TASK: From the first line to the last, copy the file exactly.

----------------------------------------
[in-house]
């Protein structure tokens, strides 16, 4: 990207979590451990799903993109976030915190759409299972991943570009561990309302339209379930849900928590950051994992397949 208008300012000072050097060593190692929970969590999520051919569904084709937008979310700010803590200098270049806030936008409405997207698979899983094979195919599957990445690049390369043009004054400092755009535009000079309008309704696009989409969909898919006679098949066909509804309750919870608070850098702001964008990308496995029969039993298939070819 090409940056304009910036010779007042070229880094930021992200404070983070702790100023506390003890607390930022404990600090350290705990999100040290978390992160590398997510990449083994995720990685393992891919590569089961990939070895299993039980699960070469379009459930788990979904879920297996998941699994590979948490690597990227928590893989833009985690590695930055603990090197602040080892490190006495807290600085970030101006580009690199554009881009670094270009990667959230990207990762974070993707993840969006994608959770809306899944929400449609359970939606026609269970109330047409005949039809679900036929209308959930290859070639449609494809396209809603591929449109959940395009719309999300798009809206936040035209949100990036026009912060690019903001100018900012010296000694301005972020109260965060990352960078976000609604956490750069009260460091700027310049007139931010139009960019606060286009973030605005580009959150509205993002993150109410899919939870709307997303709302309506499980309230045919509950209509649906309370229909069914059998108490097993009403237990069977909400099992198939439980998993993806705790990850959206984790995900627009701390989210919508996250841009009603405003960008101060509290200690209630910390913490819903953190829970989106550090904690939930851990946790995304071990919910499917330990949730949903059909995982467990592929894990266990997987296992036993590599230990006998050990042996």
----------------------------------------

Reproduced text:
[in-house]
């Protein structure tokens, strides 16, 4: 990207979590451990799903993109976030915190759409299972991943570009561990309302339209379930849900928590950051994992397949 208008300012000072050097060593190692929970969590999520051919569904084709937008979310700010803590200098270049806030936008409405997207698979899983094979195919599957990445690049390369043009004054400092755009535009000079309008309704696009989409969909898919006679098949066909509804309750919870608070850098702001964008990308496995029969039993298939070819 090409940056304009910036010779007042070229880094930021992200404070983070702790100023506390003890607390930022404990600090350290705990999100040290978390992160590398997510990449083994995720990685393992891919590569089961990939070895299993039980699960070469379009459930788990979904879920297996998941699994590979948490690597990227928590893989833009985690590695930055603990090197602040080892490190006495807290600085970030101006580009690199554009881009670094270009990667959230990207990762974070993707993840969006994608959770809306899944929400449609359970939606026609269970109330047409005949039809679900036929209308959930290859070639449609494809396209809603591929449109959940395009719309999300798009809206936040035209949100990036026009912060690019903001100018900012010296000694301005972020109260965060990352960078976000609604956490750069009260460091700027310049007139931010139009960019606060286009973030605005580009959150509205993002993150109410899919939870709307997303709302309506499980309230045919509950209509649906309370229909069914059998108490097993009403237990069977909400099992198939439980998993993806705790990850959206984790995900627009701390989210919508996250841009009603405003960008101060509290200690209630910390913490819903953190829970989106550090904690939930851990946790995304071990919910499917330990949730949903059909995982467990592929894990266990997987296992036993590599230990006998050990042996």